Volunteers and pioneers in Manchester this week began the painstaking task of rebuilding the world's first stored-program computer in time for its 50th anniversary in June 1998. The Mark 1 prototype, built by a team at Manchester University, marked the beginning of the computer as we know it.
There is more to the long run-up than Mancunian exuberance. Not only does the original machine no longer exist, neither do any detailed designs. In a race against time, volunteers from the Computer Conservation Society, helped by some of the pioneers, will rebuild the machine to run its original program at 11am on June 21 1998, exactly 50 years after its debut.
Chris Burton, the volunteer leading the team of seven, has already proved that it can be done, by building a section of the machine which can store a line of 32 binary digits on a cathode ray tube. But, apart from original published papers, the team will have to rely heavily on carefully preserved laboratory notebooks, contemporary photographs, and the collective recollections of the pioneers. And before they can even begin to reassemble obsolete parts and make them work, they will have to track them down.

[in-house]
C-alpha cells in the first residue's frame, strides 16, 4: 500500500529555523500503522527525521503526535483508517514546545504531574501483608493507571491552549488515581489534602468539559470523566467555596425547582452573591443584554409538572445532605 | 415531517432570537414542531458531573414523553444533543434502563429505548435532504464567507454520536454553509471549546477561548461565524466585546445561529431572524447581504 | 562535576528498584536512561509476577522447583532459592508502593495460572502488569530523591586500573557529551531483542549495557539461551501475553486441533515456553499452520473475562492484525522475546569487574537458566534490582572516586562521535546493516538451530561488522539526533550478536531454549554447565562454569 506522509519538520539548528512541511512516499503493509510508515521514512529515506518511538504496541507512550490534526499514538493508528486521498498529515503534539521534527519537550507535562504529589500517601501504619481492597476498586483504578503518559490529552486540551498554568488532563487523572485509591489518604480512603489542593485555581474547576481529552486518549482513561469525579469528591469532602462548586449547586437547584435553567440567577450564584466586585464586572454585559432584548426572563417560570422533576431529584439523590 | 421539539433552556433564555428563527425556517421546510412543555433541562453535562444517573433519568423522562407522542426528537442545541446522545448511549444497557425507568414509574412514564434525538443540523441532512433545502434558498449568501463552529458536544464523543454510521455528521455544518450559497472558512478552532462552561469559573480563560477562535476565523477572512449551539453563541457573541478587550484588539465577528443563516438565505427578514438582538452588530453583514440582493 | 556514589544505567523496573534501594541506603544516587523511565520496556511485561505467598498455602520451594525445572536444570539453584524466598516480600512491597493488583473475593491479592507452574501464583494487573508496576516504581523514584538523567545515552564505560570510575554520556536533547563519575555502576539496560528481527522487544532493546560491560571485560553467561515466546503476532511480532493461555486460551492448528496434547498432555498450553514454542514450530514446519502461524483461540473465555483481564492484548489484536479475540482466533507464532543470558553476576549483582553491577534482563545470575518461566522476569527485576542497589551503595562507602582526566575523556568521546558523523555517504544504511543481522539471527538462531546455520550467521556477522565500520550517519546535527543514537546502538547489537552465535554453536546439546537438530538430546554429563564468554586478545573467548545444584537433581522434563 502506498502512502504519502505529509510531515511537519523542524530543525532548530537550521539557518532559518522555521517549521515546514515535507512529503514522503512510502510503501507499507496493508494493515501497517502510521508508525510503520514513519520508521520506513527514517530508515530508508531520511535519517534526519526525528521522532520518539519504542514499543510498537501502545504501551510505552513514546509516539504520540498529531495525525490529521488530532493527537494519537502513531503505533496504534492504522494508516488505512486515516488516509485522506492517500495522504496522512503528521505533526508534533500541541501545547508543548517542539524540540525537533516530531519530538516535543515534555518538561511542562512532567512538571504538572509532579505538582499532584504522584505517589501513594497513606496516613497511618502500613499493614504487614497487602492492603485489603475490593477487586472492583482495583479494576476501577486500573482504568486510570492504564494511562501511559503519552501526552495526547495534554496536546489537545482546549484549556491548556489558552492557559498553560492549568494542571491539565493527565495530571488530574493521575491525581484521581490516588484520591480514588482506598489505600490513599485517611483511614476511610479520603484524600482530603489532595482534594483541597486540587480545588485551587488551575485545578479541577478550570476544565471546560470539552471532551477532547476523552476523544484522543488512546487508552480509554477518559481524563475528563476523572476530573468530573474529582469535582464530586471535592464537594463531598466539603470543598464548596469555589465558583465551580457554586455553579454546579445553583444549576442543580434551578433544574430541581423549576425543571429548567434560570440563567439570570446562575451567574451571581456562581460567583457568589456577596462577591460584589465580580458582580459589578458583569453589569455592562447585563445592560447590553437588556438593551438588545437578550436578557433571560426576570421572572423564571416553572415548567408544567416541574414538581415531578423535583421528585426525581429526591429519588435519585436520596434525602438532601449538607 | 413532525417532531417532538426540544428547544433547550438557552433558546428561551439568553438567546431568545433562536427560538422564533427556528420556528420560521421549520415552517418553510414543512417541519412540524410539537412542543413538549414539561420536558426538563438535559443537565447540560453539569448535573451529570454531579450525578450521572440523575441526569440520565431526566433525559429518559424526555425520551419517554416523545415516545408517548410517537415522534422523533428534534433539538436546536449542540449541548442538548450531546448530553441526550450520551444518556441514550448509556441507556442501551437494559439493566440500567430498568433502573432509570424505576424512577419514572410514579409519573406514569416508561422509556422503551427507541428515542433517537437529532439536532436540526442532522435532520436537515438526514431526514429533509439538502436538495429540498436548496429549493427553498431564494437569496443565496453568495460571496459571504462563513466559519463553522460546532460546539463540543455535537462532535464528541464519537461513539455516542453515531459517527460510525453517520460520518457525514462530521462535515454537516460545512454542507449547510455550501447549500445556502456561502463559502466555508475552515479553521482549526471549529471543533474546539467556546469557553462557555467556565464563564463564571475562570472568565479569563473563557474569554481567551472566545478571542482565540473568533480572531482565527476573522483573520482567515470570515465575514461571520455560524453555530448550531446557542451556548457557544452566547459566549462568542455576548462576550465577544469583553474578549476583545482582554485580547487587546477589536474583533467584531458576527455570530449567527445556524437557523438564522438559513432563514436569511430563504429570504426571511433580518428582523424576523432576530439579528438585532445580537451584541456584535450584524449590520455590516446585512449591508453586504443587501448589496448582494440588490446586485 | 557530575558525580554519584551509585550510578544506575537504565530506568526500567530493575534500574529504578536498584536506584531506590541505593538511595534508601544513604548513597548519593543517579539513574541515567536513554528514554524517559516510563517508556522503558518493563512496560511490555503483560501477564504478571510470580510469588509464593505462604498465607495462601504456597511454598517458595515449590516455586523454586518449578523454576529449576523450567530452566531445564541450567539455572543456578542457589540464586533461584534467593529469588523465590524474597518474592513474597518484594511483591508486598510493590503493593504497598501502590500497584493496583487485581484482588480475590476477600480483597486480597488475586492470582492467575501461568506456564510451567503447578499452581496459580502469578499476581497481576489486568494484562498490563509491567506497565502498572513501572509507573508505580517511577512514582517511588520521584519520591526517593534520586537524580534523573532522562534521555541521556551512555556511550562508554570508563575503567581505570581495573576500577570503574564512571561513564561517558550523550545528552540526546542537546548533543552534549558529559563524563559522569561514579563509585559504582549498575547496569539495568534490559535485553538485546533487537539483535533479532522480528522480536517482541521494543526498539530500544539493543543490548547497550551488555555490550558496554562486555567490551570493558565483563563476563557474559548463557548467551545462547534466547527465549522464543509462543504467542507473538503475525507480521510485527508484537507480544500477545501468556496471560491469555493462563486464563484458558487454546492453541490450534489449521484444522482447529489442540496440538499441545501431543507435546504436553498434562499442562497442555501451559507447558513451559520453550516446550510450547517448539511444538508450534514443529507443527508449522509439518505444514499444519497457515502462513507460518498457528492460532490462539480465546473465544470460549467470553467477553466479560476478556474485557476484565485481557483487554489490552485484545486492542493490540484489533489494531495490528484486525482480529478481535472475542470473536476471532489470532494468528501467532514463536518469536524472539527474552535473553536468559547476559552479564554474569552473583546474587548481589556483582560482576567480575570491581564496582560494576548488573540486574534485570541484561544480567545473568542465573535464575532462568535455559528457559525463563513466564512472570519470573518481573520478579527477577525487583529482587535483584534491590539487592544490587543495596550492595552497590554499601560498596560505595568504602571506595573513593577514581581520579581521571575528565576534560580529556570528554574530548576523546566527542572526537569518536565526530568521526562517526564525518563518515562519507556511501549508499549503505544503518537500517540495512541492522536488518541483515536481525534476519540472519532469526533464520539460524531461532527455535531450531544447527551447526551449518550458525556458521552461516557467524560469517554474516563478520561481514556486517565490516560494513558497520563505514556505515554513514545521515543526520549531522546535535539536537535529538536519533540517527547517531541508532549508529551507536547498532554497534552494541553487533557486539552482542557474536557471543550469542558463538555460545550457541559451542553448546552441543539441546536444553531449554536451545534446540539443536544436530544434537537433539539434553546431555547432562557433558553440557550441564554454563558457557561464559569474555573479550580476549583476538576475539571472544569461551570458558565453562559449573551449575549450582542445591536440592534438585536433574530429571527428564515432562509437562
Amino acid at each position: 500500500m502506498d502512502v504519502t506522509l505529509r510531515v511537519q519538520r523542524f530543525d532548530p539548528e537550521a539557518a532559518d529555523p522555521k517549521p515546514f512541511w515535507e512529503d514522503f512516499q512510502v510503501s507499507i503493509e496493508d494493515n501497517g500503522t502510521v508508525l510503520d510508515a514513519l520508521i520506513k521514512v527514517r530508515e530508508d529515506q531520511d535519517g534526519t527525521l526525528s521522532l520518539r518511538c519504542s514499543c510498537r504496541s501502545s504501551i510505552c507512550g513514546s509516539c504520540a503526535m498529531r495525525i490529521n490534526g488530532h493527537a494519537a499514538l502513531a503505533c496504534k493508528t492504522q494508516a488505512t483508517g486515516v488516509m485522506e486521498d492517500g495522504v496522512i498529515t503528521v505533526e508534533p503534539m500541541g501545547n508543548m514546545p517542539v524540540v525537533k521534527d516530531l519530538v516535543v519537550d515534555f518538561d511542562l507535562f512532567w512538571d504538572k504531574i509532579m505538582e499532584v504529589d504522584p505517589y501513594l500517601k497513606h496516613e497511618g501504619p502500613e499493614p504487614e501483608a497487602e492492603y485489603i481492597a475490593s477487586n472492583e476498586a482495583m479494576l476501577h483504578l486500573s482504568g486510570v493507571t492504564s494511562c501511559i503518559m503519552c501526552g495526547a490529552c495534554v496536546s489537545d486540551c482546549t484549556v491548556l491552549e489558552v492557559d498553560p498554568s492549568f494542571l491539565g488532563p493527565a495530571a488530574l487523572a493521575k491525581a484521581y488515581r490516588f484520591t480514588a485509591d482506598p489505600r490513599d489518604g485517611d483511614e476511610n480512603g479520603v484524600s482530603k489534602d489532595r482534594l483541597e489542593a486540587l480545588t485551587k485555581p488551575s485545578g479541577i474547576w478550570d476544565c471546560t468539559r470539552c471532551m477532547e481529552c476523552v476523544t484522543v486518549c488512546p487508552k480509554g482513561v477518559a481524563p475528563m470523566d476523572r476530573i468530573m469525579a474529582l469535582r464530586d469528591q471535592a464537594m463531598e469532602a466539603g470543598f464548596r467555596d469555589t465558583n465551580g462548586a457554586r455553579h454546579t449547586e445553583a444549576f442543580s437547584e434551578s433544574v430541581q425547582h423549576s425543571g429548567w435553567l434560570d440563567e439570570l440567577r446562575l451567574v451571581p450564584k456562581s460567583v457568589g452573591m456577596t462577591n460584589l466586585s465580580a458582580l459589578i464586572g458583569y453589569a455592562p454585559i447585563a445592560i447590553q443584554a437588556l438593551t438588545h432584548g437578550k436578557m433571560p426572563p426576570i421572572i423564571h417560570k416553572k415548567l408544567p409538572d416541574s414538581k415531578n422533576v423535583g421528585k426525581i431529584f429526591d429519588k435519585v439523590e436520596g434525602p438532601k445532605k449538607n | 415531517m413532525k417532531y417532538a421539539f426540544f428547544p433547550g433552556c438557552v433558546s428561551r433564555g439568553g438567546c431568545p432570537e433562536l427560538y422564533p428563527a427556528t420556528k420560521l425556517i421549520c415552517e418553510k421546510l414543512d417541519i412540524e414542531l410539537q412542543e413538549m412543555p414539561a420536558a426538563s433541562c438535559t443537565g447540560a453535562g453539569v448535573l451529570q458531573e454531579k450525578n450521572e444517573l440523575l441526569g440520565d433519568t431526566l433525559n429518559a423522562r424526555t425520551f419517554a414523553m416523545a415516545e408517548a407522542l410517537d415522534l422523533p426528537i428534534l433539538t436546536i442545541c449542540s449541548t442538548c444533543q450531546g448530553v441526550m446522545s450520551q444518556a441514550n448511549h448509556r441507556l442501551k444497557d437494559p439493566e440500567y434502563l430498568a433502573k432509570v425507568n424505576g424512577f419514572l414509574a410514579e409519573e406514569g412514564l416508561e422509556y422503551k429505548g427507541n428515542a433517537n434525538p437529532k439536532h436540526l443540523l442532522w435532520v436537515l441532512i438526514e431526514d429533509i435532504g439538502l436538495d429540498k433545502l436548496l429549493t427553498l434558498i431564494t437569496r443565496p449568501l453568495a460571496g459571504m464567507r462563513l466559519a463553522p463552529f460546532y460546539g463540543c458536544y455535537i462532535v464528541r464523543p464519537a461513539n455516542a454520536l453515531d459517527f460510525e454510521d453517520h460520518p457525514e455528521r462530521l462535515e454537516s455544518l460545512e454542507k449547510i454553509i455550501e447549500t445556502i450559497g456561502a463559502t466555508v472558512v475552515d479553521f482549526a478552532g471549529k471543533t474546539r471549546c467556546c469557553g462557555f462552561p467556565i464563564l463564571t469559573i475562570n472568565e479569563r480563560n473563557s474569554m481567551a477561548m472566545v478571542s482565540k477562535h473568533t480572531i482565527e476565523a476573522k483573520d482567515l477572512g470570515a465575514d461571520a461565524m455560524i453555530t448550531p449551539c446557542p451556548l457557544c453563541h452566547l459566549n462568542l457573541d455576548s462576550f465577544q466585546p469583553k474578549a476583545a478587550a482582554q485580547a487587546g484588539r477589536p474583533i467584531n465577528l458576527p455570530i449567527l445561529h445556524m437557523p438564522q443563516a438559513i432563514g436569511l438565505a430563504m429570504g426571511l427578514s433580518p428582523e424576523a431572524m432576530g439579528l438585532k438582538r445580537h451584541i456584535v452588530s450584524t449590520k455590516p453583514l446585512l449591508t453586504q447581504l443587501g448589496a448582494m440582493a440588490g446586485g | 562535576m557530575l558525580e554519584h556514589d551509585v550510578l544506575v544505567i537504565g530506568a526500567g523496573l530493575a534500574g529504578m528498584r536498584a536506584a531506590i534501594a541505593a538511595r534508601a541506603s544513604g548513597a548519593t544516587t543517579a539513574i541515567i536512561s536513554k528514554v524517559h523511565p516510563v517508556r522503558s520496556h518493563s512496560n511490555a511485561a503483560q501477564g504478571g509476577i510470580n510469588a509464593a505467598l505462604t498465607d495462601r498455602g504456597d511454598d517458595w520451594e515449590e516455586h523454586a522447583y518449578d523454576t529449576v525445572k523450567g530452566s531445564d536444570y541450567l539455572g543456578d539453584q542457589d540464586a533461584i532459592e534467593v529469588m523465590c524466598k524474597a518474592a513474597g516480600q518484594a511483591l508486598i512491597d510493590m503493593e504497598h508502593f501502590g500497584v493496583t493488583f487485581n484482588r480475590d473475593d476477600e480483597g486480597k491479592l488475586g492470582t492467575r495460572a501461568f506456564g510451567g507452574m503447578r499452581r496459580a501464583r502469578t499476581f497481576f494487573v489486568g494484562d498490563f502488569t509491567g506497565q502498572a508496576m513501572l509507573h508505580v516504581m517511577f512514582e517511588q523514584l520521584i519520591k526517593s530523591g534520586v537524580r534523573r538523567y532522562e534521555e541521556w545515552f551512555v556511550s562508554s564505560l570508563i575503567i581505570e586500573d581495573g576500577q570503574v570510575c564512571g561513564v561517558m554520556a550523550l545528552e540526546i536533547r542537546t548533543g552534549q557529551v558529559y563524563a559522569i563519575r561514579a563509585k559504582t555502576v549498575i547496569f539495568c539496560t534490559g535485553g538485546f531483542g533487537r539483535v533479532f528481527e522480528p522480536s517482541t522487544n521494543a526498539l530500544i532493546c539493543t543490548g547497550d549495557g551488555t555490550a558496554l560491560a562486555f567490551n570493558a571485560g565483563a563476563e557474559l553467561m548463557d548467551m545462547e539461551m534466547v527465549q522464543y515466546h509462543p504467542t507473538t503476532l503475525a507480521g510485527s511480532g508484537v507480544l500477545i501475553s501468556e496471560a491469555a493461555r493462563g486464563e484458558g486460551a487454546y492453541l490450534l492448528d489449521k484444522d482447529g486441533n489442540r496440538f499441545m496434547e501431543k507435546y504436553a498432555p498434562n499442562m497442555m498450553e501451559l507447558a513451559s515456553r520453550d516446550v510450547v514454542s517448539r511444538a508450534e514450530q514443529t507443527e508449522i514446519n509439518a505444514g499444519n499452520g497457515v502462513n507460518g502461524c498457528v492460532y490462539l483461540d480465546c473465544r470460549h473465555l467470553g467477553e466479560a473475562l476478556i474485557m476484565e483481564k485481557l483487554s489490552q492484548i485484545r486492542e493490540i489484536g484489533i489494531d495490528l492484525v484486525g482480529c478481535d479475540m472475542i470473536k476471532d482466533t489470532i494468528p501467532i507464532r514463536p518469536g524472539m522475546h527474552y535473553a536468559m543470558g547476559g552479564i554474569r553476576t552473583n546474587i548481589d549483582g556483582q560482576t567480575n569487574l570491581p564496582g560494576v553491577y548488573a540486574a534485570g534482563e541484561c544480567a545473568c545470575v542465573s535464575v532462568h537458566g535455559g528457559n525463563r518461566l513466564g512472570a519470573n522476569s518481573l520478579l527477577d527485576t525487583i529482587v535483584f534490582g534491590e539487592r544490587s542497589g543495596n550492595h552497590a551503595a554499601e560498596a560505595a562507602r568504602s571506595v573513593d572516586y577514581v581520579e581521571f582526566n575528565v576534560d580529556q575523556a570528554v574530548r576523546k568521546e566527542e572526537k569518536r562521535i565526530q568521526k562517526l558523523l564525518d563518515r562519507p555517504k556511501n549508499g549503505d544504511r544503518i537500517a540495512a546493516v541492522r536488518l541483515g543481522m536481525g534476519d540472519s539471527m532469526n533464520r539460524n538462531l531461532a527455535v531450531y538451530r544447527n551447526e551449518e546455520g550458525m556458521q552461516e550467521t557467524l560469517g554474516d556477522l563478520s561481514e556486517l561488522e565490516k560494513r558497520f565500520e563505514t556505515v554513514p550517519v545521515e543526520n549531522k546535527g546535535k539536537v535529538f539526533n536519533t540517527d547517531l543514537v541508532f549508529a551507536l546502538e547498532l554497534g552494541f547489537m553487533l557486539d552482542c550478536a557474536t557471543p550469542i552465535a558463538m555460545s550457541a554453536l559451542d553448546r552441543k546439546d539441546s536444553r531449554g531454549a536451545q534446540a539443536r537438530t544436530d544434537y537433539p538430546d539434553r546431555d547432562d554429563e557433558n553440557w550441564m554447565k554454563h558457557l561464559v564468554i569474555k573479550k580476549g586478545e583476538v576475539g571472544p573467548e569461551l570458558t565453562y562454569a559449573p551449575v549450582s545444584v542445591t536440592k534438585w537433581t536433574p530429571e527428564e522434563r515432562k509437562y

ICL, successor to Ferranti Ltd. which commercialised the machine in 1951, is providing workshop facilities, and Manchester University is providing space to build it in. "The Baby" was designed and built by professors Tom Kilburn and the late Freddie Williams, along with Geoff Tootill and Alec Robinson. An ungainly monster by today's standards, it had an all-important feature: 1,024 bits of memory in the shape of charged areas on a cathode ray tube, enough to contain instructions (a program) as well as data. None of them had any inkling of how important such a stored-program digital computer would become.
The reconstructed machine will eventually move to Manchester's Museum of Science and Industry, where computer science students should be able to write their own programs to run it.